Even though both of my bikes are considered power cruisers, I’ve always taken pride in not using that power irresponsibly. I like knowing that if I need to get out of a dangerous spot, I’ve got the power to do so. I can quickly accelerate to pass a large vehicle, or to get out of somebody’s blind spot. Twice, a twist of the wrist has taken me out of the path of potential danger. Maggie’s get-up-and-go has gotten me out of a couple of tight spots at intersections when another driver wasn’t paying attention.
But that power was not to be abused. I took pride that I drove close to the speed limit, didn’t shoot through intersections and waited for large gaps to merge or pass. To me, a good rider is one who makes good decisions and avoids the necessity of riding on the edge to avoid disaster, not somebody who lucks out after getting themselves in a bad spot with supposed riding skills. I had no respect for those people I’d see darting around cars and shooting intersections as the light changed. I still don’t.
Imagine my surprise then to discover I’d become one of them. I realized I was driving like some stupid young kid on a sport bike, or Squid, as we old cruisers call them. I was on the Valkyrie one day, stuck behind a couple of cars on a four-lane road. They were pacing each other going right at the speed limit. The road ahead was clear, but I couldn’t get around them as they poked along side by side at almost the same speed. They were actually traveling at a reasonable speed, the speed limit. But in my squidified mental state, this was an intolerable situation. A small gap finally opened up as one car slowly pulled ahead of the other and I cranked the throttle and shot through it. I kept the throttle open letting my cobras roar as I looped around the car ahead of me, cutting back into the lane far too quickly. I took some satisfaction in the thought that I probably scared the dickens out of the cage driver.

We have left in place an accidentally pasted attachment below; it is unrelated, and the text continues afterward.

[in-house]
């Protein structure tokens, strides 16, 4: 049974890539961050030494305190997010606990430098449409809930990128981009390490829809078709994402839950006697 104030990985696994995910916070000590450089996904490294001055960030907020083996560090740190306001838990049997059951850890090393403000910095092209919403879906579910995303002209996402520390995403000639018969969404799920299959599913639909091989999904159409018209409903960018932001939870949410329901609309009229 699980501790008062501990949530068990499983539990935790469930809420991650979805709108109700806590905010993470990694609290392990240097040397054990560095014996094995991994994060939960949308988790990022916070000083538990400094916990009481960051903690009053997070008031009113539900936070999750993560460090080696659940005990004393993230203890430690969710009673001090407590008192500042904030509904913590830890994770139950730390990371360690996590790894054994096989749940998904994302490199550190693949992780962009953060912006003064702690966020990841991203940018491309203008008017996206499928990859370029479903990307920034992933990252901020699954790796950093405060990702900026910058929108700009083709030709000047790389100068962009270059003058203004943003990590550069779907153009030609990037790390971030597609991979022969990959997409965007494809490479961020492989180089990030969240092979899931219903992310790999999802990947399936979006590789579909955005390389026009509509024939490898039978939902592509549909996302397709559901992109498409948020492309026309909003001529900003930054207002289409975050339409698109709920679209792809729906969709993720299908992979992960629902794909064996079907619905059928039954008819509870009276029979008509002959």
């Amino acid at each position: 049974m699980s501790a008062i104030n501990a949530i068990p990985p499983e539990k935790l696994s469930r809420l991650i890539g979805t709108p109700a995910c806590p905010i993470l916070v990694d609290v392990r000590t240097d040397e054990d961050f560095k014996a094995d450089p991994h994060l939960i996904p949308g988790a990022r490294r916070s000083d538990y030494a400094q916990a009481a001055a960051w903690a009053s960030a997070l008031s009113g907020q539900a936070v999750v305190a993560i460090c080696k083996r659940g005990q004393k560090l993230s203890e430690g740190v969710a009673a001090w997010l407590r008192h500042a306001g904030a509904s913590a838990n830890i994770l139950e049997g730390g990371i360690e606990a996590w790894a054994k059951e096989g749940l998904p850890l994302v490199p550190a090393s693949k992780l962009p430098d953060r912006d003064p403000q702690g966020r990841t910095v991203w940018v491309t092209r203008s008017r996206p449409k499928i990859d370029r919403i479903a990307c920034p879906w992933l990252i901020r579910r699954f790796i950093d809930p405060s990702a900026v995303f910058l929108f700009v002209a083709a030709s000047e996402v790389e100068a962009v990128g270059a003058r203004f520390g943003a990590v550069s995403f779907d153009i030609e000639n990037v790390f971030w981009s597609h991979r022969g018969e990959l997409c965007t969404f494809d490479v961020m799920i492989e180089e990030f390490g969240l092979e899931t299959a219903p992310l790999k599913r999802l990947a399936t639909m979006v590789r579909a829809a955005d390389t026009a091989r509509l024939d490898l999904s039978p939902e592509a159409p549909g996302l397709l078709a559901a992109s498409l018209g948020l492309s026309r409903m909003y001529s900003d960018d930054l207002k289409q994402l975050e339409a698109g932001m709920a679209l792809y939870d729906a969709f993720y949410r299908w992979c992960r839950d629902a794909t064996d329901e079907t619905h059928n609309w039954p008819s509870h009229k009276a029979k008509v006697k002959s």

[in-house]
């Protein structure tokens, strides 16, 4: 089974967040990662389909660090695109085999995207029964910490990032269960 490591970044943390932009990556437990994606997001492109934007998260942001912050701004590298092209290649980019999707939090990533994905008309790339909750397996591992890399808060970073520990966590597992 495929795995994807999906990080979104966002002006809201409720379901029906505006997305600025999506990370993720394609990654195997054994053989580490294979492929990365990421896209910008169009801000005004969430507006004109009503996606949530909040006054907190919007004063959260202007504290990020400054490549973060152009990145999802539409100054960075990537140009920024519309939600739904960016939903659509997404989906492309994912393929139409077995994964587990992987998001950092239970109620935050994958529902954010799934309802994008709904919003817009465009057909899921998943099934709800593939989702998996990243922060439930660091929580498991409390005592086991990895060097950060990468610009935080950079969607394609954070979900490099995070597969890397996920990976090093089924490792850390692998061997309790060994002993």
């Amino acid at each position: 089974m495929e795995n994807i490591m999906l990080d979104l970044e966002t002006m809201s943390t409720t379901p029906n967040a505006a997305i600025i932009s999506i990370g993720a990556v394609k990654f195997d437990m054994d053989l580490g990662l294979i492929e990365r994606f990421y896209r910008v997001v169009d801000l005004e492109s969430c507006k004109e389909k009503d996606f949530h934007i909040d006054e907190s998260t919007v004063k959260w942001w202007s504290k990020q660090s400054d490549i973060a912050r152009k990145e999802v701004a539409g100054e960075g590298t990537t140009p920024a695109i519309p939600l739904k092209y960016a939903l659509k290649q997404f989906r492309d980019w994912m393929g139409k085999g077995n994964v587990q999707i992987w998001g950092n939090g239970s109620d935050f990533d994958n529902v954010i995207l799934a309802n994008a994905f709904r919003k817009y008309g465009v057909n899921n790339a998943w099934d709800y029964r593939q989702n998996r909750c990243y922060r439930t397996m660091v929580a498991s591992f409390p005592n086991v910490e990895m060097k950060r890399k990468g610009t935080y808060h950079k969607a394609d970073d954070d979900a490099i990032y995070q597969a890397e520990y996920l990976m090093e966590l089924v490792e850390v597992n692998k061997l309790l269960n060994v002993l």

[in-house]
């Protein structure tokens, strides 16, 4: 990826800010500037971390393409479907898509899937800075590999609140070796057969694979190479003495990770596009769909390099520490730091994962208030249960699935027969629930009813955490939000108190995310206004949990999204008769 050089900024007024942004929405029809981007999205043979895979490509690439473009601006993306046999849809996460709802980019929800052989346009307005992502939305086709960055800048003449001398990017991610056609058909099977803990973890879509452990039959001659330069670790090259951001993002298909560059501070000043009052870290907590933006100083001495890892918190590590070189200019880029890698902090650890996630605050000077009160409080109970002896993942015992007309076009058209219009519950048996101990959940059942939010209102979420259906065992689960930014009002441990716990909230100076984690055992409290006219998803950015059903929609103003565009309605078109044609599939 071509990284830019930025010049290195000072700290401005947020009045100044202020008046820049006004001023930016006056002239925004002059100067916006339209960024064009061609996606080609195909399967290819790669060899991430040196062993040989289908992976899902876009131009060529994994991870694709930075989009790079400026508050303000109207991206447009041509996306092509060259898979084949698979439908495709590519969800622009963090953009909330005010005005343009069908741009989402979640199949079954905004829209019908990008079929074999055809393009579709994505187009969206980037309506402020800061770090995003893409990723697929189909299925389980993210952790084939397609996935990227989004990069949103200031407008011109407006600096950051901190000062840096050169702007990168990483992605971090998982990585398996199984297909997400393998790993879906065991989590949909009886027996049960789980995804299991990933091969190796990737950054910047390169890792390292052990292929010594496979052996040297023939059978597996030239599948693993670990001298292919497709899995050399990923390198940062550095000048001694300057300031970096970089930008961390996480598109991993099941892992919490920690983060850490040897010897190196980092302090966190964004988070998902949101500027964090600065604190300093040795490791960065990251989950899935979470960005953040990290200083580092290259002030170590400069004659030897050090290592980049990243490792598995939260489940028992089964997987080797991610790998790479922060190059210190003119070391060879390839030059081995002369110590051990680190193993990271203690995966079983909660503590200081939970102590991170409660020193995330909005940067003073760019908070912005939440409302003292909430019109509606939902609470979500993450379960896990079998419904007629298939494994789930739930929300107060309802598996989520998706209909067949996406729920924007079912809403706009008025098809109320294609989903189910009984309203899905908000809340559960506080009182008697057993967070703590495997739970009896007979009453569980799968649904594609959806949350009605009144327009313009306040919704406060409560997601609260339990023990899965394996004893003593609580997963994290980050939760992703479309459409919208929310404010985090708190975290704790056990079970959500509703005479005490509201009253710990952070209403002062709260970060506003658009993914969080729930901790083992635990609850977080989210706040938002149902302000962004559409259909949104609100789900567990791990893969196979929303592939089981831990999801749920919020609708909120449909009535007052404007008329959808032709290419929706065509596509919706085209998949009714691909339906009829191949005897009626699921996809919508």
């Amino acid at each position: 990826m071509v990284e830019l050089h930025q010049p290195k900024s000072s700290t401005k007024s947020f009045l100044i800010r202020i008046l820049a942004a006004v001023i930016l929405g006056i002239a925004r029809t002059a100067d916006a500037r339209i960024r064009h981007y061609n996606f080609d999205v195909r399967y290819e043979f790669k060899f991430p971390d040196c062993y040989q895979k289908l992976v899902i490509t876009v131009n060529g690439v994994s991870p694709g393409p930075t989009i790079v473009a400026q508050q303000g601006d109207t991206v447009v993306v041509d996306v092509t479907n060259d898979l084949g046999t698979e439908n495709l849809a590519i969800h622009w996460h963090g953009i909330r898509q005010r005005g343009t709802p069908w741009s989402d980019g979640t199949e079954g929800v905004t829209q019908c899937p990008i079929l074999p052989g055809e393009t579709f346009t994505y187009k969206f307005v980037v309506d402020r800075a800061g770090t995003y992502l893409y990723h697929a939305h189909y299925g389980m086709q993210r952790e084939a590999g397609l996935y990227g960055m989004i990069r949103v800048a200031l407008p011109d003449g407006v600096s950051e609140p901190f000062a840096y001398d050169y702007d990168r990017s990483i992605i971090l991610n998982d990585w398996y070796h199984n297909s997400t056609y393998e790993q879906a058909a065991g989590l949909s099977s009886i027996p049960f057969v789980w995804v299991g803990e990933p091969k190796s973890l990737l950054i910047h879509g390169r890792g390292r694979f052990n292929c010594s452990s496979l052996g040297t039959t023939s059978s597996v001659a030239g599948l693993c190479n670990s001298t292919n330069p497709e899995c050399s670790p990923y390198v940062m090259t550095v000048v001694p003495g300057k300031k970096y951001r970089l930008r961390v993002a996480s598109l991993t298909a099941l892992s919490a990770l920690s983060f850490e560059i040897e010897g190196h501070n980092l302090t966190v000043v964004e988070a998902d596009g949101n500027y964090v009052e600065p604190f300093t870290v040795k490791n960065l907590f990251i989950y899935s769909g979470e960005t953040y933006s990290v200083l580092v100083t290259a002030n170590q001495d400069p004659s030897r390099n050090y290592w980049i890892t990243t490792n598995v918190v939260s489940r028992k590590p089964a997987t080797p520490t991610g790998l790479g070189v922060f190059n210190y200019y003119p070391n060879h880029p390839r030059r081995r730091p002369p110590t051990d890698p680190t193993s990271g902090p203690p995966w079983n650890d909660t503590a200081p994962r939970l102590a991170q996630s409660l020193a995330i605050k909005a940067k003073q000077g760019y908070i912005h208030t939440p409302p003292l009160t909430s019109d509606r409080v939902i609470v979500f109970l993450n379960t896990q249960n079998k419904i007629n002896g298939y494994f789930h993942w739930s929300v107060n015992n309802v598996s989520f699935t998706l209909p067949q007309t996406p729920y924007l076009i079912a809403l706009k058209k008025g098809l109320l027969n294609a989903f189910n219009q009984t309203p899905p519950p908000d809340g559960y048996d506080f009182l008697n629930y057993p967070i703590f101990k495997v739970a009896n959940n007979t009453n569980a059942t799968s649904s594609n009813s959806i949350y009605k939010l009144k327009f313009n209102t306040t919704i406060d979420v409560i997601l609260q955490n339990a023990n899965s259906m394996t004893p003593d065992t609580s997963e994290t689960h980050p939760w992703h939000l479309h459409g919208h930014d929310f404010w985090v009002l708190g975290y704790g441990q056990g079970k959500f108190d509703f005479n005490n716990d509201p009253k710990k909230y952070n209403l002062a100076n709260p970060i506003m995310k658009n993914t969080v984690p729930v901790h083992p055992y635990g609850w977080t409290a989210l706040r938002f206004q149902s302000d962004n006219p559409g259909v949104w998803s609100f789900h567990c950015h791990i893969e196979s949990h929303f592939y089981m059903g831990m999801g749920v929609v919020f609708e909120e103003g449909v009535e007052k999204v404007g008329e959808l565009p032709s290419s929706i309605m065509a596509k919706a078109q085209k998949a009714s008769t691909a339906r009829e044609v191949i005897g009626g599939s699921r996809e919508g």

That’s when the 55-year-old, responsible adult who’d been asleep somewhere in the back of my brain finally woke up and demanded to know just what the heck I was doing. I’d only been back on the bike a couple of weeks at this time. Somehow I’d been seduced by the power available with the flick of a wrist. I don’t know if it was a subconscious revolt against the frailty I’d recently felt or some other factor. I just know I’d let it take over. The speed and acceleration had become a narcotic, and I’d gotten hooked.
There is no Squids Anonymous nor a 12-step program. This has to stop right now, cold turkey. And it has. To my relief, simply calling my behavior to light was enough to remove the desire to act that way. I’ve always been repulsed by the attitude of those who’s lack or respect for themselves, others and their sport, allow them to behave so irresponsibly. Realizing that I was behaving that way was disconcerting enough to remove the temptation to do so again.
Thank goodness my epiphany didn’t come with a call to 911 and the sound of sirens.
－ Guy Wheatley